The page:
Race and the Criminal Justice System
February 12, 2014
The United States has the highest incarceration rate in the world, with an estimated 7 million people under correctional supervision—many of whom are disproportionately racial and ethnic minorities. In November, the 10th annual Ray Warren Symposium on Race and Ethnic Studies—titled Police States, Prison Nations—analyzed racial ideologies and the contours of the carceral state.
Keynote speakers included Paul Butler, a professor of law at Georgetown and one of the nation’s most widely consulted scholars on issues of race and criminal justice, and Dylan Rodríguez, a scholar-activist from the University of California at Riverside who has published and spoken widely about racial genocide, state violence, civil rights, social identity, and liberation. The symposium also included perspectives of students, faculty, activists, community leaders, and artists.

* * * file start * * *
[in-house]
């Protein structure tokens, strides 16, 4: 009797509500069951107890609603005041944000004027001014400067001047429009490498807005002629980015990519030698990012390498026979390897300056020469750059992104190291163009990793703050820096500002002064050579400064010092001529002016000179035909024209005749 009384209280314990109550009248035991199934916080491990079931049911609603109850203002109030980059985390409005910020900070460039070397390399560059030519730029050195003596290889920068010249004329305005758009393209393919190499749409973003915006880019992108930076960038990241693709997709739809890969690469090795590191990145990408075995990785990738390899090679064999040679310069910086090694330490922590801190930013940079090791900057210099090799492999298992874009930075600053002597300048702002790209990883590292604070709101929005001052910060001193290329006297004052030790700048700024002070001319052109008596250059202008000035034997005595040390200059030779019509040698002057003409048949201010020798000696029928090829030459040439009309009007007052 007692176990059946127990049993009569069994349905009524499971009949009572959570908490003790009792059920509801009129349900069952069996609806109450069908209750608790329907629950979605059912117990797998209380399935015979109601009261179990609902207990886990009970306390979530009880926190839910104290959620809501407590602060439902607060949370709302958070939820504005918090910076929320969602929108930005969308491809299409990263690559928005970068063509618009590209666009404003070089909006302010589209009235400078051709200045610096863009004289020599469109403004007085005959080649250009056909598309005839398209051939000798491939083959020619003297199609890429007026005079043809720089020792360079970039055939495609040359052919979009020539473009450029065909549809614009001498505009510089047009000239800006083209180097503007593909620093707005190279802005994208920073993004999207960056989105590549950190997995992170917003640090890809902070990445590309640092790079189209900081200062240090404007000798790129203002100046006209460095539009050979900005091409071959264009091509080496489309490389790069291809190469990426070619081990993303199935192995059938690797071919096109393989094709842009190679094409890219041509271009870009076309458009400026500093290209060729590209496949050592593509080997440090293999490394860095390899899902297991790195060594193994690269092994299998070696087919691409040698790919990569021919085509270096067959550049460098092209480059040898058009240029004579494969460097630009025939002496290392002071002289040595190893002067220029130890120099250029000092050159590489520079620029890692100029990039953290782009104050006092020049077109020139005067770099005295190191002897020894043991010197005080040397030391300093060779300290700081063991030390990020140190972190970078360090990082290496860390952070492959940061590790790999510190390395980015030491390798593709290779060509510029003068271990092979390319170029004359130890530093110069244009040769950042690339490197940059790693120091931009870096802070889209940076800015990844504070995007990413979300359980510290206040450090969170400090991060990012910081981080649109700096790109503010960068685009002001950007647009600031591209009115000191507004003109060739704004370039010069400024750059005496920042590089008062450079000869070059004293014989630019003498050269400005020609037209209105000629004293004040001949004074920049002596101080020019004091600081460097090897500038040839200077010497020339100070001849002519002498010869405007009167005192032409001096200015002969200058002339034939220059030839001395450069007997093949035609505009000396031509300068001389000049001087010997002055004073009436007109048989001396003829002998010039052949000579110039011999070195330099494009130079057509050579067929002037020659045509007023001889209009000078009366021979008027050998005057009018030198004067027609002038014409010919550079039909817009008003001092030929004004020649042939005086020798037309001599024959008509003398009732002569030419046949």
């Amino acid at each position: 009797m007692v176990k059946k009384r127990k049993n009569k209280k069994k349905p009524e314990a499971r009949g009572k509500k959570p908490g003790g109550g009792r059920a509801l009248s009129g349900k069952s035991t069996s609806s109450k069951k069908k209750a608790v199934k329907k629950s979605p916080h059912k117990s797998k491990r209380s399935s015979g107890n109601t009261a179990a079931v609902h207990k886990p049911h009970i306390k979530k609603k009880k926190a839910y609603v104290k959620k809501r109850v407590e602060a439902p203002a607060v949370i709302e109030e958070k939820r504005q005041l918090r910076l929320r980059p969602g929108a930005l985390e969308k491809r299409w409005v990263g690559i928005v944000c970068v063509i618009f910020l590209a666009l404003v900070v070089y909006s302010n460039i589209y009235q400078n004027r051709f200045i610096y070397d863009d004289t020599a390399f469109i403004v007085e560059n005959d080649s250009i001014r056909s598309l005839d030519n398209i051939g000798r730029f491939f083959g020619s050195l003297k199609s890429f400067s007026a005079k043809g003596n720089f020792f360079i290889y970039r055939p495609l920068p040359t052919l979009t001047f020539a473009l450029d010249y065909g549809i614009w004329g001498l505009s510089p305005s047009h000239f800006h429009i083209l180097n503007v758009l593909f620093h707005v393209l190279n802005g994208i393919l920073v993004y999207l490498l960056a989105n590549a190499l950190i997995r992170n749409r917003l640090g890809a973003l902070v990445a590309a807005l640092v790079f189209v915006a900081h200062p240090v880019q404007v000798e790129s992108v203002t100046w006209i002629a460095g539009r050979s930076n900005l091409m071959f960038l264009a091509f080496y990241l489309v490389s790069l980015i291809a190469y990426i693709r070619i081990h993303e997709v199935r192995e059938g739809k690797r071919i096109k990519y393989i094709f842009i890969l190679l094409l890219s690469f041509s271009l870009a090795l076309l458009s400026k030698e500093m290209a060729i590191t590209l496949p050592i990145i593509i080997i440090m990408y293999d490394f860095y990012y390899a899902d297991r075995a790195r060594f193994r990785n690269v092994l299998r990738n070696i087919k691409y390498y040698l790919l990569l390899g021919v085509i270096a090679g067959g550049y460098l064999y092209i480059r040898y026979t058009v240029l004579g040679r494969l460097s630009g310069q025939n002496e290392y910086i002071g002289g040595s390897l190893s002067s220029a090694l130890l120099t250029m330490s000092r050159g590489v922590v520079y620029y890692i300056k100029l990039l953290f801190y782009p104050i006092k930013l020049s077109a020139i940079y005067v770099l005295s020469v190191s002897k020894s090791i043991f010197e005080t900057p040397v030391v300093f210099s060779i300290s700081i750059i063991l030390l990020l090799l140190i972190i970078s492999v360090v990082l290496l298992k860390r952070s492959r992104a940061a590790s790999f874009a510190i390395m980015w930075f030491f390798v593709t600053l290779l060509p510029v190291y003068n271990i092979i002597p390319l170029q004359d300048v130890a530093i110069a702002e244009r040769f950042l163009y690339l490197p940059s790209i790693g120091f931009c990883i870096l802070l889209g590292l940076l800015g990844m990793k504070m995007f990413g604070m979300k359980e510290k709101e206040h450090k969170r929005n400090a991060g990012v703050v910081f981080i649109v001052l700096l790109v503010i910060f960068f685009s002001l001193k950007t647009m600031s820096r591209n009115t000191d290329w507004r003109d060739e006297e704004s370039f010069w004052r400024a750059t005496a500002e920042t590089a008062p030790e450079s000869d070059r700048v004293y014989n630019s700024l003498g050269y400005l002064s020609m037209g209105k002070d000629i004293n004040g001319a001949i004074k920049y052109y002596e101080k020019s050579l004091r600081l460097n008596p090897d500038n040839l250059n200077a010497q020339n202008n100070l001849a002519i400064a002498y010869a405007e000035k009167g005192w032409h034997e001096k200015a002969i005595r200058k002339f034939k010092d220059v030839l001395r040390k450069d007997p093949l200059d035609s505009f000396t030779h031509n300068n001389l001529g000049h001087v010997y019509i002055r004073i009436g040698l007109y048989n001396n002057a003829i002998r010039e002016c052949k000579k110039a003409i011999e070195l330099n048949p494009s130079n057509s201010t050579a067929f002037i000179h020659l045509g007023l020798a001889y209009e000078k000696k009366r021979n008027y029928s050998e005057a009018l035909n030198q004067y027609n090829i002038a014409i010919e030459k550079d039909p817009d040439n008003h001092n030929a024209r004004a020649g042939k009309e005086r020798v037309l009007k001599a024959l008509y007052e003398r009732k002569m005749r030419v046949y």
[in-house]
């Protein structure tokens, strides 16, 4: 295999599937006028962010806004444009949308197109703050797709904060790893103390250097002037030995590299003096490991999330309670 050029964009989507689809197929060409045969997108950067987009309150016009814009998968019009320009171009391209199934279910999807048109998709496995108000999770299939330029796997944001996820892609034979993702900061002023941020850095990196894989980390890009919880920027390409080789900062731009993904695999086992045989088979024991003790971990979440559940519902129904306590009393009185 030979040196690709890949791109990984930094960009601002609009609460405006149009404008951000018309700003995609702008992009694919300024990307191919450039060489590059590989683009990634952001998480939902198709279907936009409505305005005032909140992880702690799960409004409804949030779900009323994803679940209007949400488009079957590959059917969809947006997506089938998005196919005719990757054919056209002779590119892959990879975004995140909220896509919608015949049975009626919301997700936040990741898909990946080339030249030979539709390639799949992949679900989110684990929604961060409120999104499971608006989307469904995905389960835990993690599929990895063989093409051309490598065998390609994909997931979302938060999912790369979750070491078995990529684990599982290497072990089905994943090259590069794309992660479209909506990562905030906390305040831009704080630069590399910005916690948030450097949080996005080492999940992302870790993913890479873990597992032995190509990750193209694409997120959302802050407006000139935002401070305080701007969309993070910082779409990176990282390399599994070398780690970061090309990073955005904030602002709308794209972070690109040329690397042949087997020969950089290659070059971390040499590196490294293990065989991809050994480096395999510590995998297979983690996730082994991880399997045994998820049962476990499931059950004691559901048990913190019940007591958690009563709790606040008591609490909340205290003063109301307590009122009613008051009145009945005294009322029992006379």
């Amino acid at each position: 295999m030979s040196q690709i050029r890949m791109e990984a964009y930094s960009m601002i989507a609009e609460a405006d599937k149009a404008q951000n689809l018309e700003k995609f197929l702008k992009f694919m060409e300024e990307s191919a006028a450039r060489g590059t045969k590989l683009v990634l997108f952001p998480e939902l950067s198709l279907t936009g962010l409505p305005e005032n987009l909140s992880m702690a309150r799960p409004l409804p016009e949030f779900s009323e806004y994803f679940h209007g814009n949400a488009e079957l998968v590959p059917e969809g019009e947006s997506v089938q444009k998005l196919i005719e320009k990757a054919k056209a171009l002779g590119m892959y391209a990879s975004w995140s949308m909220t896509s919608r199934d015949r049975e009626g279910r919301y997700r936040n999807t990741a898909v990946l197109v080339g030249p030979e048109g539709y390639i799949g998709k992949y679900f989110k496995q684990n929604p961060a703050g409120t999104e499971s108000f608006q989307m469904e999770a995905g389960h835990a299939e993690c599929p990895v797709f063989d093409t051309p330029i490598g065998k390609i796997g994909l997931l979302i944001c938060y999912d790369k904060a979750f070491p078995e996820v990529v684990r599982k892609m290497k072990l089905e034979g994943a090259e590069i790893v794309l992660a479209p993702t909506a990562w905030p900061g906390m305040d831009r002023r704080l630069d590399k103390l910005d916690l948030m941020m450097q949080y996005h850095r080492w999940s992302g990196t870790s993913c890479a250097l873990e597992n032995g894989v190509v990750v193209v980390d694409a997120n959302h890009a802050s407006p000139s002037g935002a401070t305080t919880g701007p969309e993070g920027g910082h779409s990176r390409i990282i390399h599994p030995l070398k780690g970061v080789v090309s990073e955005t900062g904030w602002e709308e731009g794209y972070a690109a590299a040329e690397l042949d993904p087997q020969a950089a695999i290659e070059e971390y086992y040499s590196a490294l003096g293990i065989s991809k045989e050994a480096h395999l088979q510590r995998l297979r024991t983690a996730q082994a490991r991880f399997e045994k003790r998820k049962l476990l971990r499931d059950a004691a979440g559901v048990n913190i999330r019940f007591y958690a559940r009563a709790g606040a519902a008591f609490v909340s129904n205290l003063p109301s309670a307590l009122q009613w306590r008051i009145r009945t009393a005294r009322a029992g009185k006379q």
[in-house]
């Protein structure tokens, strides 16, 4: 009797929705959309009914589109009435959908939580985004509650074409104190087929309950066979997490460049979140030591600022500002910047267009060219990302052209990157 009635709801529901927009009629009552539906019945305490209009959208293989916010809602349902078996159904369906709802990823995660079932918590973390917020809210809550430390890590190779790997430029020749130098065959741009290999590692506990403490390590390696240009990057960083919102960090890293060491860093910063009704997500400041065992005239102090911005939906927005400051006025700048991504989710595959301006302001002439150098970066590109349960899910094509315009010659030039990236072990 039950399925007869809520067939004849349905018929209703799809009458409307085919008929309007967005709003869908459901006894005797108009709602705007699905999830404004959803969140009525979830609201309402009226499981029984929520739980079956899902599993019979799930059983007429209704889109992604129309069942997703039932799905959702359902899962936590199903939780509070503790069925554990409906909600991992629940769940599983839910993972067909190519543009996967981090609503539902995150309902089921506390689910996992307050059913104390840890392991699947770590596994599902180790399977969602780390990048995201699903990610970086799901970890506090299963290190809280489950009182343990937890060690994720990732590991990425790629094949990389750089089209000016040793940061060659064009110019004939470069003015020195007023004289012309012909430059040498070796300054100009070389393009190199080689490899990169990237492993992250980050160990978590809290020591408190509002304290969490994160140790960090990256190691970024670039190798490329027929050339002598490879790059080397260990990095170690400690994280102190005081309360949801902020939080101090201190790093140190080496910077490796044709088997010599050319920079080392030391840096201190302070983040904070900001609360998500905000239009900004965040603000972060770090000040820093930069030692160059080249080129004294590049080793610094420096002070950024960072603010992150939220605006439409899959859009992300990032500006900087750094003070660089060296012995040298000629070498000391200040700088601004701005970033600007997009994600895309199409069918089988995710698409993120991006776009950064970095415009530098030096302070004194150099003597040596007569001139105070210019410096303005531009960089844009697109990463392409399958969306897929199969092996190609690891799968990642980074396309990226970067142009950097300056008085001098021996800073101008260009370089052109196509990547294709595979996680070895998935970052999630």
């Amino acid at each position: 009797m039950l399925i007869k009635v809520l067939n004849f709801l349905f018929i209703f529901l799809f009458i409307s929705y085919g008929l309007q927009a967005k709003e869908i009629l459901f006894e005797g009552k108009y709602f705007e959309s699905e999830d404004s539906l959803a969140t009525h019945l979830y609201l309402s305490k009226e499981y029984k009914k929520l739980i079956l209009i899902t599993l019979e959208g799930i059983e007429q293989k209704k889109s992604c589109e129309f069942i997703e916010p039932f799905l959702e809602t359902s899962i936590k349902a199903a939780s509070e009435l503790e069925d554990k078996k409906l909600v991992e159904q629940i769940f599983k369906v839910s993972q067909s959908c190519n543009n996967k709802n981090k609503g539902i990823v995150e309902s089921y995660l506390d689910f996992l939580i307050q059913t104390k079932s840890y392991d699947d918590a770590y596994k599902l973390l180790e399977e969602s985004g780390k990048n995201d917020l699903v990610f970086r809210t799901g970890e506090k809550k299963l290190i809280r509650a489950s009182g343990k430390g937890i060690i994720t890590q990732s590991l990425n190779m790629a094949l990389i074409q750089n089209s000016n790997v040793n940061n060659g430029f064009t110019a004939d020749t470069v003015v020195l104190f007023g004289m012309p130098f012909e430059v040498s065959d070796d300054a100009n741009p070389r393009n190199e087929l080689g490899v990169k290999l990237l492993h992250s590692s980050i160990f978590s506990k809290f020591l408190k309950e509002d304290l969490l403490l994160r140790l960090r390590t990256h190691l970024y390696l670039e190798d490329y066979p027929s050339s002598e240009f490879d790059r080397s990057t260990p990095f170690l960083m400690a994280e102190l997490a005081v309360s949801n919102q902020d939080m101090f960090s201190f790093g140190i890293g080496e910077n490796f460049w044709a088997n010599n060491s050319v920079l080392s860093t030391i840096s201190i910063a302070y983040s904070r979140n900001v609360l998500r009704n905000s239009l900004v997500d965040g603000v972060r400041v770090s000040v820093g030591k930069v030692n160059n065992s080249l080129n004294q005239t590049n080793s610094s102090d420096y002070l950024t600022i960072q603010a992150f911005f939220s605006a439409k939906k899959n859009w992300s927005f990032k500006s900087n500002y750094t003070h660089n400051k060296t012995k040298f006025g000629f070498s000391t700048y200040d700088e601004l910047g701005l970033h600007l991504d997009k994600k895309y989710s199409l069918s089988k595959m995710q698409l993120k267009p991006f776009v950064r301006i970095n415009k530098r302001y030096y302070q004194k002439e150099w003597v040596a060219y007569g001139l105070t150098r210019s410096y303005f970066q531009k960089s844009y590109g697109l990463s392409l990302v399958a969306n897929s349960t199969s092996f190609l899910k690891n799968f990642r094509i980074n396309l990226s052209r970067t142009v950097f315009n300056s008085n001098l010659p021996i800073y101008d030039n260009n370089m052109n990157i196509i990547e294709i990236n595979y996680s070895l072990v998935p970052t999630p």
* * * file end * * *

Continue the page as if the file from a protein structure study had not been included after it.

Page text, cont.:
The symposium concluded with a performance of the Race Monologues, an emotionally charged and thoughtful expression of students’ experiences with racism, ethnicity, and personal identity.